Impracticable Adherence to the Principles of Civil Liberty
Provision for the Officers found to be inadequate
Congress recommends to the States to make Provision for the Offi-
cers and Soldiers.
Pennsylvania places her Officers upon Half-Pay for Life
Congress pass a Resolve giving Half-Pay for Life to the Officers. 163
Disappointment of the Officers
The Congress of the Confederation refuse to redeem the Pledge of
the Revolutionary Congress
Officers offer to commute the Half-Pay for Life
Breach of Public Faith
Situation of Washington
Anonymous Address circulated among the Officers at Newburgh 168
Washington forbids an Assemblage at the Call of an Anonymous
He appoints a Day to hear the Report of their Committee .
The Officers again refer their Claims to the Consideration of Congress 169
Half-Pay commuted to Five Years' Full Pay
The Army disbanded
Value of the Votes which fixed the Compensation of the Officers
FINANCIAL DIFFICULTIES OF THE CONFEDERATION. REVOLUTIONARY
Debt.- Revenue System of 1783.
Public Debt of the United States
Congress recommend a Duty upon Importations
Office of Superintendent of Finance established .
Rhode Island refuses to grant to Congress the Power of Levying
Virginia repeals the Act by which she had granted this Power to
No Means of paying the Public Debts .
Another Plan for collecting Revenues recommended to the States 176
Strong Appeal to the People in Favor of it.
Claims of the various Classes of the Public Creditors
Character of the United States involved
The Confederation a Government for Purposes of War
Its Great Defects
The Moral Feelings an Unsafe Reliance for the Operations of Gov-
Proofs of this in the History of the Confederation
Design of the Framers of the Revenue System
Claims of the Army
Wisdom of proposing a Scheme of Finance during the Continu-
ance of the War
Influence of the Revenue System of 1783
The System of 1783 different from the Present Constitution
Note on the Half-Pay for the Officers of the Revolution
Note on the Newburgh Addresses
OPINIONS AND EFFORTS OF WASHINGTON, AND OF HAMILTON. – De-
CLINE OF THE CONFEDERATION.
Washington's Relations to the People of this Country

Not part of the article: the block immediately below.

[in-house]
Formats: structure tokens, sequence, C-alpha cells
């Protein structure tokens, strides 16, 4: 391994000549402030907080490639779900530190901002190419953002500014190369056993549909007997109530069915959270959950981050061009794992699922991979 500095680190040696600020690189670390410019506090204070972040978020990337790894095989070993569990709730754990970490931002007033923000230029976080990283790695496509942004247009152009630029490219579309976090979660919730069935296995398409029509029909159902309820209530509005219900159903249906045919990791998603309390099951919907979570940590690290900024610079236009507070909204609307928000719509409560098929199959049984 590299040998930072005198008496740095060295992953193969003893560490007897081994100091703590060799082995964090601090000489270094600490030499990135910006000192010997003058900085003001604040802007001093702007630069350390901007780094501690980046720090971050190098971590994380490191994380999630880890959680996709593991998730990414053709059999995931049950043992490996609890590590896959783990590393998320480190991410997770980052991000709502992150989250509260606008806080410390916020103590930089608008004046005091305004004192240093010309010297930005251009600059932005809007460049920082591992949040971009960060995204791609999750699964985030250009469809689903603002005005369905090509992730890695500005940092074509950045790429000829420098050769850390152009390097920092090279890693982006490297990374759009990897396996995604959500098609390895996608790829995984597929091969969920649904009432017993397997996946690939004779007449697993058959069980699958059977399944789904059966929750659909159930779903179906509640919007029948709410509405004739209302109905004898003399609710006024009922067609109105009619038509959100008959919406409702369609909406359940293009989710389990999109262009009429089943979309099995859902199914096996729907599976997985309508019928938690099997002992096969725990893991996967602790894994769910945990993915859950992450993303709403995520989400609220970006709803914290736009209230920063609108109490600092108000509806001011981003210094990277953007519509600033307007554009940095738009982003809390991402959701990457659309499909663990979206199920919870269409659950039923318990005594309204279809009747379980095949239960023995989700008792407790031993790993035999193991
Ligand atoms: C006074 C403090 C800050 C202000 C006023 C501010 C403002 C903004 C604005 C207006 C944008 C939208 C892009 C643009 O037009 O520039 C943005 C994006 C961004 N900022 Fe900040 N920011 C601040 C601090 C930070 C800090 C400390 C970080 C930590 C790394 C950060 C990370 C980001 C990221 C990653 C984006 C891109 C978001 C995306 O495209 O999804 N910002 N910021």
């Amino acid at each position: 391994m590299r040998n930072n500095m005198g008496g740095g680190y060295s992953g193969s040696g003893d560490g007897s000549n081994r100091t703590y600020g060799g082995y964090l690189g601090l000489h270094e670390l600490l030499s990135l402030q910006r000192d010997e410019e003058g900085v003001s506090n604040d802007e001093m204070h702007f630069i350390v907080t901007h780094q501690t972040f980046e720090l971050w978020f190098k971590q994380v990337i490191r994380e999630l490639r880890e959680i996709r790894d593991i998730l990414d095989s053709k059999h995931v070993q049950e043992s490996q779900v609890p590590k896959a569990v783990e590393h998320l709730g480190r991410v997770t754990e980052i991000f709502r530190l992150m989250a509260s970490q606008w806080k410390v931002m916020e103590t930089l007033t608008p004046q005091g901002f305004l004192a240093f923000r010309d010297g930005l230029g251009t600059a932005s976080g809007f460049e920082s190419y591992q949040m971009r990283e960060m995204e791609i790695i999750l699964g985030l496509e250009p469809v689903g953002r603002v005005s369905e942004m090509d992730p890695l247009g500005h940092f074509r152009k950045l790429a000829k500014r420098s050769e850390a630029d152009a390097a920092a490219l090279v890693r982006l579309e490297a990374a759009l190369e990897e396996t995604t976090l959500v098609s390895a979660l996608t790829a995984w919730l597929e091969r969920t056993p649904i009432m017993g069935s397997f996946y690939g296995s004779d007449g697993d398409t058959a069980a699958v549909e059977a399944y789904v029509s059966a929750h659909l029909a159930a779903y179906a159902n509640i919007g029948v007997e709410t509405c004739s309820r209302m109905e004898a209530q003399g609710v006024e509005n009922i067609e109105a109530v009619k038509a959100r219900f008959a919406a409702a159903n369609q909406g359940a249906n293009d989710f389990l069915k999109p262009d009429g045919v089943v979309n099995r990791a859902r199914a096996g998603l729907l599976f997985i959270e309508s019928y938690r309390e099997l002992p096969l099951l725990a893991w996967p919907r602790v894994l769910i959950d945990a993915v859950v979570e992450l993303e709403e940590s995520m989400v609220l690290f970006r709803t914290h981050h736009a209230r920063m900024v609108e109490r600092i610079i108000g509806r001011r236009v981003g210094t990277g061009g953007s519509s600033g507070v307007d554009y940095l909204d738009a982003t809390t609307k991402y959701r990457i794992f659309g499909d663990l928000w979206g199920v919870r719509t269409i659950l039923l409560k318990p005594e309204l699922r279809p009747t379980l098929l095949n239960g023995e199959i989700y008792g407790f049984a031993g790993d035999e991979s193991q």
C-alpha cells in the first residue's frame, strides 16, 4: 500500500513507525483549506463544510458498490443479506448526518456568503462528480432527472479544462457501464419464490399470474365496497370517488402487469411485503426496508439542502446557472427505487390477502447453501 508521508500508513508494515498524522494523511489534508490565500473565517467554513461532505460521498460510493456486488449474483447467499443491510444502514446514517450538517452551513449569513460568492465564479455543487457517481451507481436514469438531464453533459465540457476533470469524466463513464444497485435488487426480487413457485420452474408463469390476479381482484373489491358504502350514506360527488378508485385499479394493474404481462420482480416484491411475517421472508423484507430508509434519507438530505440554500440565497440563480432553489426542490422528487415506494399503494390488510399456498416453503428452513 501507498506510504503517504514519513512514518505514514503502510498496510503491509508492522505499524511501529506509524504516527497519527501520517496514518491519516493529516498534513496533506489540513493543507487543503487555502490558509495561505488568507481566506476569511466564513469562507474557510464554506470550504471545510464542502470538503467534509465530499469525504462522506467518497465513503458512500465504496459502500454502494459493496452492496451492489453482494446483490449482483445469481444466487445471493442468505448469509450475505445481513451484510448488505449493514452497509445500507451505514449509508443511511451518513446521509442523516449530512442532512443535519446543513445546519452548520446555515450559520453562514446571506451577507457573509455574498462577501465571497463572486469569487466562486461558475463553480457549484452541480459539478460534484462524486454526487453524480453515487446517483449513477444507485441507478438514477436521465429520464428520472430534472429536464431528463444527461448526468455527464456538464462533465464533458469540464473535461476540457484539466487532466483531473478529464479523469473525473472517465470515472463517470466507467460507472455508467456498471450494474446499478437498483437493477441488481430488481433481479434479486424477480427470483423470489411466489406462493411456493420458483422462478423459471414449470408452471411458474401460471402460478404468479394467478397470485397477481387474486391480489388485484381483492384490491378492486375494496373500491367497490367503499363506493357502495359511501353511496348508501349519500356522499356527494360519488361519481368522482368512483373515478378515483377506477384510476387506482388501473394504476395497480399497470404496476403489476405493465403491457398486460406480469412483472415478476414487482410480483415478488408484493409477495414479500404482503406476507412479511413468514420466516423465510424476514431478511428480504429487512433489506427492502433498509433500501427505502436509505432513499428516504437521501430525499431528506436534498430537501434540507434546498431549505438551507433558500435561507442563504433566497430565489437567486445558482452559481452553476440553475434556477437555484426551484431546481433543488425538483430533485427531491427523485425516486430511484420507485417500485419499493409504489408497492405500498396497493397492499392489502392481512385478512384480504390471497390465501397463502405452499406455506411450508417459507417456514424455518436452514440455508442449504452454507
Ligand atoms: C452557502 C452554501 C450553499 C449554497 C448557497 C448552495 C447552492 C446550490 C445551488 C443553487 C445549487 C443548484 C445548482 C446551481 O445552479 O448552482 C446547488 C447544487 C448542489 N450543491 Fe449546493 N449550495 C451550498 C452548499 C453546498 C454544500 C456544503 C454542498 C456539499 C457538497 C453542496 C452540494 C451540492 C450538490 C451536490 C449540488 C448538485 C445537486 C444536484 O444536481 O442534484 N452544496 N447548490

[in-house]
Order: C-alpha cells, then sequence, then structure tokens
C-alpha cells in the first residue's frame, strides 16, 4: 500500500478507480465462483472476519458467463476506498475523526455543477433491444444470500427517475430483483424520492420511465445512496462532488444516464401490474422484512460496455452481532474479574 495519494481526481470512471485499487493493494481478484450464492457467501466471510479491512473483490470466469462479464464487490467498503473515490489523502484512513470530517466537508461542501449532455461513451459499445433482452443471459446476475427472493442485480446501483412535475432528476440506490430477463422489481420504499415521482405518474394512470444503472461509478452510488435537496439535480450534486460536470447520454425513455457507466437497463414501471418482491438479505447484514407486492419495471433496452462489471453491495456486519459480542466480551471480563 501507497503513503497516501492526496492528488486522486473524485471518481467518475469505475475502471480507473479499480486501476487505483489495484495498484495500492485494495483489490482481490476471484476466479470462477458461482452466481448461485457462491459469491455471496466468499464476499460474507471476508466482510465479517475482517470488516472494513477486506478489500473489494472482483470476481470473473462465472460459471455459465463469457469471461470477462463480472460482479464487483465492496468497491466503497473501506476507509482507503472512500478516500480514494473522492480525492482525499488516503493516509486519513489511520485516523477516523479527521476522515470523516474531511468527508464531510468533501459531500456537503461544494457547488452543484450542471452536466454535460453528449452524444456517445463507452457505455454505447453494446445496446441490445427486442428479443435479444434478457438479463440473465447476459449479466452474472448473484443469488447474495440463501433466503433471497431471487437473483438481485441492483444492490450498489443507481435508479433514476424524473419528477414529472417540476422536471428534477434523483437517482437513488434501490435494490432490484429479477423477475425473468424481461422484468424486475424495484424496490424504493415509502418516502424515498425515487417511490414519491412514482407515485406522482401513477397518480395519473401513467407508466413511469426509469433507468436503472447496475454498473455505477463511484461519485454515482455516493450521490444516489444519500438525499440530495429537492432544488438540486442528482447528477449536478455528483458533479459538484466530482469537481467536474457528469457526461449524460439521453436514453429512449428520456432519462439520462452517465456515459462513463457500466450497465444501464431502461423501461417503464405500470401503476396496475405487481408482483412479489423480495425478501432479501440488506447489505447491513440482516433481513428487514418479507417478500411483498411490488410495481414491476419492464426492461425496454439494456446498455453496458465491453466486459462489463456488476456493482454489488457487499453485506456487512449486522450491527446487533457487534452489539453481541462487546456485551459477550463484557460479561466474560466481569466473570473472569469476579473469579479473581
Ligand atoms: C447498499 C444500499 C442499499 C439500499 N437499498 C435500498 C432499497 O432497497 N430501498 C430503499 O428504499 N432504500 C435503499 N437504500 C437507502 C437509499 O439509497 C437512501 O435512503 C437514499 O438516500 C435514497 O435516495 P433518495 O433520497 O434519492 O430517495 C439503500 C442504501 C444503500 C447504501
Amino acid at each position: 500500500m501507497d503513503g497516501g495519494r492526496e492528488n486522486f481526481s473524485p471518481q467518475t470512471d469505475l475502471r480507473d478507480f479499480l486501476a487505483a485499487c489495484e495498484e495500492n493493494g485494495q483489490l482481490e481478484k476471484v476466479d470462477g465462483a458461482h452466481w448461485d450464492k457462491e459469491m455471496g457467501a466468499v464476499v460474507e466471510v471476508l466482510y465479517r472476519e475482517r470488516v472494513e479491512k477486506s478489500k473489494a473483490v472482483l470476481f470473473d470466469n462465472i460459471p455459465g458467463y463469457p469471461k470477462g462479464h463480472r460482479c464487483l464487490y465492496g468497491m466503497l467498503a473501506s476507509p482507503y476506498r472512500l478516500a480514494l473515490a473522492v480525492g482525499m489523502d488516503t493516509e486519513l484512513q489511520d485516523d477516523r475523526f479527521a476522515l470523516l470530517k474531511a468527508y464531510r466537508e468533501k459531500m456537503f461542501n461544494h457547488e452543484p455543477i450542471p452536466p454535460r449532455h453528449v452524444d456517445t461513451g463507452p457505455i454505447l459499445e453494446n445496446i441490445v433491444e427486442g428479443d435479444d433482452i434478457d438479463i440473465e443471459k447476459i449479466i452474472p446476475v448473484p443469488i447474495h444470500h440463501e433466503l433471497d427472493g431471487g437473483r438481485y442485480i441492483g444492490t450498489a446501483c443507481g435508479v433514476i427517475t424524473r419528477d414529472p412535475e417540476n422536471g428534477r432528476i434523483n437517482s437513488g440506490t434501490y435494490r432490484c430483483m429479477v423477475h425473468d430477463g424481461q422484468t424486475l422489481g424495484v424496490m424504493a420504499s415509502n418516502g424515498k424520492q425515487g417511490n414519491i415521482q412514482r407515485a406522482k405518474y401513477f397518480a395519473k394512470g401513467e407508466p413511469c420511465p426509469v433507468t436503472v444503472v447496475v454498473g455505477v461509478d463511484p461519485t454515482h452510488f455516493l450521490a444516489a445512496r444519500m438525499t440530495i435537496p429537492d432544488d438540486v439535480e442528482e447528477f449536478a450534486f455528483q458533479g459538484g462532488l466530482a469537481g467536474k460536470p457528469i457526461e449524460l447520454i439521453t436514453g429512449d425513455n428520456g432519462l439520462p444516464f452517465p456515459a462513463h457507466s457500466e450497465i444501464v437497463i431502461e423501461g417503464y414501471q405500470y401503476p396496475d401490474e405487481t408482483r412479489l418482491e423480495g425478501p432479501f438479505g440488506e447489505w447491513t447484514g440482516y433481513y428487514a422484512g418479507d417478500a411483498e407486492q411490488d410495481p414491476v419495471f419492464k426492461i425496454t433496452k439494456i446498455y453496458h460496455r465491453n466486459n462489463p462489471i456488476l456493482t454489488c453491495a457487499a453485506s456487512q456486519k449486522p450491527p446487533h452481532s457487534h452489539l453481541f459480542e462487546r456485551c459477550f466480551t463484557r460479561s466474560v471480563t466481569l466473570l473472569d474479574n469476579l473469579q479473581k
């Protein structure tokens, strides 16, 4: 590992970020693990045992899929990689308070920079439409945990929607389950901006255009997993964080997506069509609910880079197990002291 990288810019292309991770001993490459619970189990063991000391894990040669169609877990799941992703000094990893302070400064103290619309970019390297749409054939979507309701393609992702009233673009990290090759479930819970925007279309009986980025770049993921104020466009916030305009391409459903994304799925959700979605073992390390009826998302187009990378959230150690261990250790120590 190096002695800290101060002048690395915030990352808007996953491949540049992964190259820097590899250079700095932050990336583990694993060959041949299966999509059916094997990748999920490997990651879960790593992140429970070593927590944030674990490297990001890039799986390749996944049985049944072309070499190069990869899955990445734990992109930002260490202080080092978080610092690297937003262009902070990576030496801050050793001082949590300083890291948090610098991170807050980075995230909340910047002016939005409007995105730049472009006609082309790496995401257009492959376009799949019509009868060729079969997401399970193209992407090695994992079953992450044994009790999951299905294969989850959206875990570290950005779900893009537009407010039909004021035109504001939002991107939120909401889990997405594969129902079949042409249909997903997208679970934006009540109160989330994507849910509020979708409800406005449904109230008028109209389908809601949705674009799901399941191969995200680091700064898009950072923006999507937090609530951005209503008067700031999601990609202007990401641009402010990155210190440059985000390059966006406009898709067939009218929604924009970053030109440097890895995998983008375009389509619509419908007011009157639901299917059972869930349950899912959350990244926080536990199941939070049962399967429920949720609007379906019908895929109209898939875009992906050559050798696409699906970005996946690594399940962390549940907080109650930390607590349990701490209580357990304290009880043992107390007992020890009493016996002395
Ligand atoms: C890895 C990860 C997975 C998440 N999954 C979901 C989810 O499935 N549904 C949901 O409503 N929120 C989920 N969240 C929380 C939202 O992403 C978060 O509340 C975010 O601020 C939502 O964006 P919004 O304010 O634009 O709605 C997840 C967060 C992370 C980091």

His Address to them on resigning his Office
His Views at the Close of the War .
His Advice and Suggestions
The Necessity for a Complete Sovereignty in Congress
Hamilton's Entry into Congress .
Nature of a Federal Constitution not understood
urges the Necessity of vesting the Appointment of Col-
lectors of Revenue in the General Government
Ratio of Contribution by the States to the Treasury uncertain 210
Hamilton desires to change the Principle of the Confederation
Advises General Taxes to be collected under Continental Authority 212
An Attempt to substitute Specific Taxes on Land and Houses 212
It is determined to adopt Population as the Basis of Contribution
Hamilton's Views on a Peace Establishment
Committee to arrange the Details of such a System
An Army and Navy necessary
No Provision in the Articles of Confederation for their Maintenance
Hamilton advises Federal Provision for Defence
Congress driven from Philadelphia
Hamilton examines the Confederation
He proposes to revise it .
His Plan unsuccessful
Improvement in the Revenue System
Causes of the Decline of a National Spirit
Falling off in the Attendance of Members of Congress
Results of the Confederation
Its Defects displayed
Another Government necessary for the great Duties of Peace 230
FROM THE PEACE OF 1783 TO THE FEDERAL CON.
VENTION OF 1787.
JANUARY, 1784 - May, 1787.
DUTIES AND NECESSITIES Congress. — REQUISITIONS ON
STATES. Revenue SysTEM OF 1783.
State of the Union from 1783 to 1787 .
Dangers and Evils which existed during the Four Years after the